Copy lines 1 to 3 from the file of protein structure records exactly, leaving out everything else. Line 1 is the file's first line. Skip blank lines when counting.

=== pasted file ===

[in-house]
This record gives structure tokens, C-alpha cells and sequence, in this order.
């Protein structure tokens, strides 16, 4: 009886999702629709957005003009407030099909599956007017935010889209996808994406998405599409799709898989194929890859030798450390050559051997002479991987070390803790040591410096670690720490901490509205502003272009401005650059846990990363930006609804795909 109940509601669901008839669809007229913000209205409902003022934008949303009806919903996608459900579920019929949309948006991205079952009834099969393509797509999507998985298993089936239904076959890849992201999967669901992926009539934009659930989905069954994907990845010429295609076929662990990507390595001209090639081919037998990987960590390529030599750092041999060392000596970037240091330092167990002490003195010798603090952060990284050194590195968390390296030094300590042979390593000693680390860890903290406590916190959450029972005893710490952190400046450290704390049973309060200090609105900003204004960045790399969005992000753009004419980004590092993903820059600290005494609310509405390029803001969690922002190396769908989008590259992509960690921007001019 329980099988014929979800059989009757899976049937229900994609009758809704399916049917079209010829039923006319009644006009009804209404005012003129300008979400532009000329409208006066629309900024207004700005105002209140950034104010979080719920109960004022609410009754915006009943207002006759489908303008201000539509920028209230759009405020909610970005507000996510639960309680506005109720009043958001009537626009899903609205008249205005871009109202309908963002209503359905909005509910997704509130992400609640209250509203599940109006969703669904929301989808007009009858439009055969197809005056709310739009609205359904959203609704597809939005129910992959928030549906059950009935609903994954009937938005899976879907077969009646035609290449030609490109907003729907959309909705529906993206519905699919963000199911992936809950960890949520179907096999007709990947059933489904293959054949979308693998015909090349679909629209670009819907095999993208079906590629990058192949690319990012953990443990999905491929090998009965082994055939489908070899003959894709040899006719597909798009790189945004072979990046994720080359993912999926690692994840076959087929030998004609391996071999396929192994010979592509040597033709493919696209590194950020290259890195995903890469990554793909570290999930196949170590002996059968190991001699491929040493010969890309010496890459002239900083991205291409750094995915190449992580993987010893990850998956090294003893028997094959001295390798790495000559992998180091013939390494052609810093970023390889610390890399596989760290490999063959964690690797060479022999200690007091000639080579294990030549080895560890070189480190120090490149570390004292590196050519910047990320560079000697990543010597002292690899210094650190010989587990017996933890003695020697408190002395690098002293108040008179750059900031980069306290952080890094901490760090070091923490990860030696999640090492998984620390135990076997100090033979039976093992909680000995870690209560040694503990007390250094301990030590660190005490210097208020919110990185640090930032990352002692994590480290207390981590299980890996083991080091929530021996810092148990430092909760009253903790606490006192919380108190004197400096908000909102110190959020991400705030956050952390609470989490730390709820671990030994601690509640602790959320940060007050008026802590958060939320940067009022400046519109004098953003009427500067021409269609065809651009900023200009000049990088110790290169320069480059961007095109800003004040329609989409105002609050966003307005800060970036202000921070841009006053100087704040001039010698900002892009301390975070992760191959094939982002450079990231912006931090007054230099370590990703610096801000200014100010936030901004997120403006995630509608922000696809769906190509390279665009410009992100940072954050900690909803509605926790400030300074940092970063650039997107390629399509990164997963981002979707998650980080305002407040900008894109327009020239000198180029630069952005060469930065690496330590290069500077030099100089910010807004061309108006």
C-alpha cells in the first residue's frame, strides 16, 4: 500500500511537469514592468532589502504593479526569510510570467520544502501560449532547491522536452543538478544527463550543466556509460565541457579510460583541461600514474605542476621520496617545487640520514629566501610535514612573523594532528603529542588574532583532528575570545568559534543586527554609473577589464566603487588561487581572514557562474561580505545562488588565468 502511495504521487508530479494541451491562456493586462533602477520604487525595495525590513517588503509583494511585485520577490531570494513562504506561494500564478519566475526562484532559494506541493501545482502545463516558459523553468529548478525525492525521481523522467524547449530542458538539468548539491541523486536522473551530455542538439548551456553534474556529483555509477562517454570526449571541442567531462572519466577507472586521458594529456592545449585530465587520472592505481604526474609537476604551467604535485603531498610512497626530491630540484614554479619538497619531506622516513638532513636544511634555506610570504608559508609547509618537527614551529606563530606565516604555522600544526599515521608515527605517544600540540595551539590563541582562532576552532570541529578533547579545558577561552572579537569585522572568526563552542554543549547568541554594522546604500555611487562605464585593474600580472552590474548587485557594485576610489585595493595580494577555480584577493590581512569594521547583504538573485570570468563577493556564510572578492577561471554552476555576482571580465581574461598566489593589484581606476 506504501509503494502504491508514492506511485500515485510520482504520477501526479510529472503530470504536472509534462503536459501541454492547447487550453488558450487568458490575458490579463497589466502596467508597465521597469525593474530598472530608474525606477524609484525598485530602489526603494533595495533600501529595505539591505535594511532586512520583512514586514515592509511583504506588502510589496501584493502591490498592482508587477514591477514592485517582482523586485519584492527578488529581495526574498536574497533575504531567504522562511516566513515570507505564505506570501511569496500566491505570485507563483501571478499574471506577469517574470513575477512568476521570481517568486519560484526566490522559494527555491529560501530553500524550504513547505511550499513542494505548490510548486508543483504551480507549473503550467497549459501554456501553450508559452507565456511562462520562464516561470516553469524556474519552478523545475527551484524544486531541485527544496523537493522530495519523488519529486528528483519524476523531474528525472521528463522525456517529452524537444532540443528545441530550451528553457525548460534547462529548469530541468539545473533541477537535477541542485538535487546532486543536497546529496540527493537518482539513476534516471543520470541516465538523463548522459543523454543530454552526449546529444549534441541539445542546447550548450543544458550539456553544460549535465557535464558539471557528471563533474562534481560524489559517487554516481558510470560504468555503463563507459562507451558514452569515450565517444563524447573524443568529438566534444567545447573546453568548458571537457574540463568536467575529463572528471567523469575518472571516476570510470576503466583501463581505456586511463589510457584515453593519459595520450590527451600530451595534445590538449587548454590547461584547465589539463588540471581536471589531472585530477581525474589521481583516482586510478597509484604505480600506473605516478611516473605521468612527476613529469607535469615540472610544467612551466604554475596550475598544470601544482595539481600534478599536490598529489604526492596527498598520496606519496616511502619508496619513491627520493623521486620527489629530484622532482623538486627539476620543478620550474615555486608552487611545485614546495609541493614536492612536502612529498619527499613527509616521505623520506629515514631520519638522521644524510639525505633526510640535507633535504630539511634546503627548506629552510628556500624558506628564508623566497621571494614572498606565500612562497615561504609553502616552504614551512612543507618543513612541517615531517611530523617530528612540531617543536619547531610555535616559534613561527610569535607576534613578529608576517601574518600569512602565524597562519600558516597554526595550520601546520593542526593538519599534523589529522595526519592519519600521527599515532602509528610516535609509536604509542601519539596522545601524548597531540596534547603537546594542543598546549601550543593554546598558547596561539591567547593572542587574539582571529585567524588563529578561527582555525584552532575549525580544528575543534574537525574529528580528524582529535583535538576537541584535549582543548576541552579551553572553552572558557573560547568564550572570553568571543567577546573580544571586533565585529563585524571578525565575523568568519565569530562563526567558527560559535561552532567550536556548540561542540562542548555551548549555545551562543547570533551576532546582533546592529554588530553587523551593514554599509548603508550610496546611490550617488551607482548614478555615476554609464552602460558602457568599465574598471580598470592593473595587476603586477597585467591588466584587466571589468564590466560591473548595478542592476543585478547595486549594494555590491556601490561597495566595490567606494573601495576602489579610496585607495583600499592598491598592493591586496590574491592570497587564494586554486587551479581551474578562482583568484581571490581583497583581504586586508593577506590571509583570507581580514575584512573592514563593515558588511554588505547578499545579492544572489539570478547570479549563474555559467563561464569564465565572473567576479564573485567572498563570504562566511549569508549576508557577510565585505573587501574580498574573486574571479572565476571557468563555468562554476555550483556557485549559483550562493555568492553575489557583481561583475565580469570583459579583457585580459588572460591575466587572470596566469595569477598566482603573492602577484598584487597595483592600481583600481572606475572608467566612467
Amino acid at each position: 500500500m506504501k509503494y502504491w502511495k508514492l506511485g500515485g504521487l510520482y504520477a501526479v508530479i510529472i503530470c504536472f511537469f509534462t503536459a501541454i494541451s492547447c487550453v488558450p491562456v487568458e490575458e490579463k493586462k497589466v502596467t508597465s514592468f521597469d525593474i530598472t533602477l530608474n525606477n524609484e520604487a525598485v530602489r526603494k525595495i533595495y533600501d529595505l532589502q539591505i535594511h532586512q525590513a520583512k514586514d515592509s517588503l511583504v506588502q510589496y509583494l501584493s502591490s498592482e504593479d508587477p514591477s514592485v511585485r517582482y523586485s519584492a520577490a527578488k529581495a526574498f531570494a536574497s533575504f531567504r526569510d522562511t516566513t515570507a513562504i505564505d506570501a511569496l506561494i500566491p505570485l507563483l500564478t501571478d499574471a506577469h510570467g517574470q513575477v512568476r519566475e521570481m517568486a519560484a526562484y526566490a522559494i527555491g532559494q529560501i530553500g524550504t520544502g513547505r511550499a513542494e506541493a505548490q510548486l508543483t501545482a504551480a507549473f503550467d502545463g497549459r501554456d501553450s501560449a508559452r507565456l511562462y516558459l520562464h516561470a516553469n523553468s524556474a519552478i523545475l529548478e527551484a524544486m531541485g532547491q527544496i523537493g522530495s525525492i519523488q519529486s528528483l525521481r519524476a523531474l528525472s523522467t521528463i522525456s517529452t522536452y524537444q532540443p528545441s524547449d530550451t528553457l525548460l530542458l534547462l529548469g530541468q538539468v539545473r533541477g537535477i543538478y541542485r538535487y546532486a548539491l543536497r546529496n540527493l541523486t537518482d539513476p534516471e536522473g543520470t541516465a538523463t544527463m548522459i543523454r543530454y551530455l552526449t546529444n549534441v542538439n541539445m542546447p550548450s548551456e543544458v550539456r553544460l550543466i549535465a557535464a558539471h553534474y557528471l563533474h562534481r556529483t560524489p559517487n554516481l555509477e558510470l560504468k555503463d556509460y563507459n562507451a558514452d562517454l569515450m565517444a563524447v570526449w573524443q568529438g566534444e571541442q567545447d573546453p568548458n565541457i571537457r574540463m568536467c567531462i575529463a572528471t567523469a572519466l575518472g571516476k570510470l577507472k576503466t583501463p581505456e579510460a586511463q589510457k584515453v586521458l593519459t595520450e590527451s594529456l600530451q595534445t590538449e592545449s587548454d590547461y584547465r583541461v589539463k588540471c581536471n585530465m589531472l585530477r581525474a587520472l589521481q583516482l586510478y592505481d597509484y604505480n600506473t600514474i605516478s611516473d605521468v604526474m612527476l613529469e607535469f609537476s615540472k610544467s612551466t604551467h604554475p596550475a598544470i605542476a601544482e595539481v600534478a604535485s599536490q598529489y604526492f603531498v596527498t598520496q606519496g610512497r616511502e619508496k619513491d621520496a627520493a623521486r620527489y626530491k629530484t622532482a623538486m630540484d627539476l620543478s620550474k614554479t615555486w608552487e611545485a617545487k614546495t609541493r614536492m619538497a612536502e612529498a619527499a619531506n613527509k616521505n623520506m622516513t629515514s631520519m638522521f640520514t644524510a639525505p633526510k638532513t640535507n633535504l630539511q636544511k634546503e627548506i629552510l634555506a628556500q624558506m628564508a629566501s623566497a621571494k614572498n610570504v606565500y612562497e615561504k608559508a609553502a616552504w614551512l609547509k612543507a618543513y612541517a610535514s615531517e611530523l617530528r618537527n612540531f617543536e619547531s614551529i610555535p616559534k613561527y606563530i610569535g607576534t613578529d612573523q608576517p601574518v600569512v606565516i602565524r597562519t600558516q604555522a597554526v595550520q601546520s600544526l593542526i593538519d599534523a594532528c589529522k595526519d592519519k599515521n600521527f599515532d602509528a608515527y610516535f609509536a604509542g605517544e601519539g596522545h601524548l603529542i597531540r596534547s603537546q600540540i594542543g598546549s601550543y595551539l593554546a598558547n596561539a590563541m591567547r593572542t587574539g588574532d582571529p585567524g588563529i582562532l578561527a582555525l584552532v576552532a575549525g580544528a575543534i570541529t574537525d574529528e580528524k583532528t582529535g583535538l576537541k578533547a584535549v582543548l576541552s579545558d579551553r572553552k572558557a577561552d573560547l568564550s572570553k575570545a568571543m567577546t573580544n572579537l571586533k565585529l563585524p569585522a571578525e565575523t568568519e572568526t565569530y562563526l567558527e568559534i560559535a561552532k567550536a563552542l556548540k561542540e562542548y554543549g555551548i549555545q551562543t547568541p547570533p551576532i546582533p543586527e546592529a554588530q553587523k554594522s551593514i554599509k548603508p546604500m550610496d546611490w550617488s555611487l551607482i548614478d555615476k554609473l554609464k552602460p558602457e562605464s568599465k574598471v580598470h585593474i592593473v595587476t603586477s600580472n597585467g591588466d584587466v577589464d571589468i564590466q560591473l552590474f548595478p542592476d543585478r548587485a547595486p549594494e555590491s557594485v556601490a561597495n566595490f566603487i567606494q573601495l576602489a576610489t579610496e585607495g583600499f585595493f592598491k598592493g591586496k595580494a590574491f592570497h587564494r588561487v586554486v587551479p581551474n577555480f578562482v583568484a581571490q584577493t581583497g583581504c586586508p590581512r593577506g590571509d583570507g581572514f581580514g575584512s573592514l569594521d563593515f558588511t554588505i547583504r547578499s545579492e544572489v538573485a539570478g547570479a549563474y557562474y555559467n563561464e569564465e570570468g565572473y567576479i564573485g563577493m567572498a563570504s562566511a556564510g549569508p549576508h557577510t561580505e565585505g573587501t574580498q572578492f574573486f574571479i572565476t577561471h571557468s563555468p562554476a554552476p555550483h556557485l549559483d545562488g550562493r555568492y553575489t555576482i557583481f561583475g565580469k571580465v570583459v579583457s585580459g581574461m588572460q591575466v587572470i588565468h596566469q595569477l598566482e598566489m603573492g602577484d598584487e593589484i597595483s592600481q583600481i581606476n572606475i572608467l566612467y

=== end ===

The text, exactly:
[in-house]
This record gives structure tokens, C-alpha cells and sequence, in this order.
């Protein structure tokens, strides 16, 4: 009886999702629709957005003009407030099909599956007017935010889209996808994406998405599409799709898989194929890859030798450390050559051997002479991987070390803790040591410096670690720490901490509205502003272009401005650059846990990363930006609804795909 109940509601669901008839669809007229913000209205409902003022934008949303009806919903996608459900579920019929949309948006991205079952009834099969393509797509999507998985298993089936239904076959890849992201999967669901992926009539934009659930989905069954994907990845010429295609076929662990990507390595001209090639081919037998990987960590390529030599750092041999060392000596970037240091330092167990002490003195010798603090952060990284050194590195968390390296030094300590042979390593000693680390860890903290406590916190959450029972005893710490952190400046450290704390049973309060200090609105900003204004960045790399969005992000753009004419980004590092993903820059600290005494609310509405390029803001969690922002190396769908989008590259992509960690921007001019 329980099988014929979800059989009757899976049937229900994609009758809704399916049917079209010829039923006319009644006009009804209404005012003129300008979400532009000329409208006066629309900024207004700005105002209140950034104010979080719920109960004022609410009754915006009943207002006759489908303008201000539509920028209230759009405020909610970005507000996510639960309680506005109720009043958001009537626009899903609205008249205005871009109202309908963002209503359905909005509910997704509130992400609640209250509203599940109006969703669904929301989808007009009858439009055969197809005056709310739009609205359904959203609704597809939005129910992959928030549906059950009935609903994954009937938005899976879907077969009646035609290449030609490109907003729907959309909705529906993206519905699919963000199911992936809950960890949520179907096999007709990947059933489904293959054949979308693998015909090349679909629209670009819907095999993208079906590629990058192949690319990012953990443990999905491929090998009965082994055939489908070899003959894709040899006719597909798009790189945004072979990046994720080359993912999926690692994840076959087929030998004609391996071999396929192994010979592509040597033709493919696209590194950020290259890195995903890469990554793909570290999930196949170590002996059968190991001699491929040493010969890309010496890459002239900083991205291409750094995915190449992580993987010893990850998956090294003893028997094959001295390798790495000559992998180091013939390494052609810093970023390889610390890399596989760290490999063959964690690797060479022999200690007091000639080579294990030549080895560890070189480190120090490149570390004292590196050519910047990320560079000697990543010597002292690899210094650190010989587990017996933890003695020697408190002395690098002293108040008179750059900031980069306290952080890094901490760090070091923490990860030696999640090492998984620390135990076997100090033979039976093992909680000995870690209560040694503990007390250094301990030590660190005490210097208020919110990185640090930032990352002692994590480290207390981590299980890996083991080091929530021996810092148990430092909760009253903790606490006192919380108190004197400096908000909102110190959020991400705030956050952390609470989490730390709820671990030994601690509640602790959320940060007050008026802590958060939320940067009022400046519109004098953003009427500067021409269609065809651009900023200009000049990088110790290169320069480059961007095109800003004040329609989409105002609050966003307005800060970036202000921070841009006053100087704040001039010698900002892009301390975070992760191959094939982002450079990231912006931090007054230099370590990703610096801000200014100010936030901004997120403006995630509608922000696809769906190509390279665009410009992100940072954050900690909803509605926790400030300074940092970063650039997107390629399509990164997963981002979707998650980080305002407040900008894109327009020239000198180029630069952005060469930065690496330590290069500077030099100089910010807004061309108006």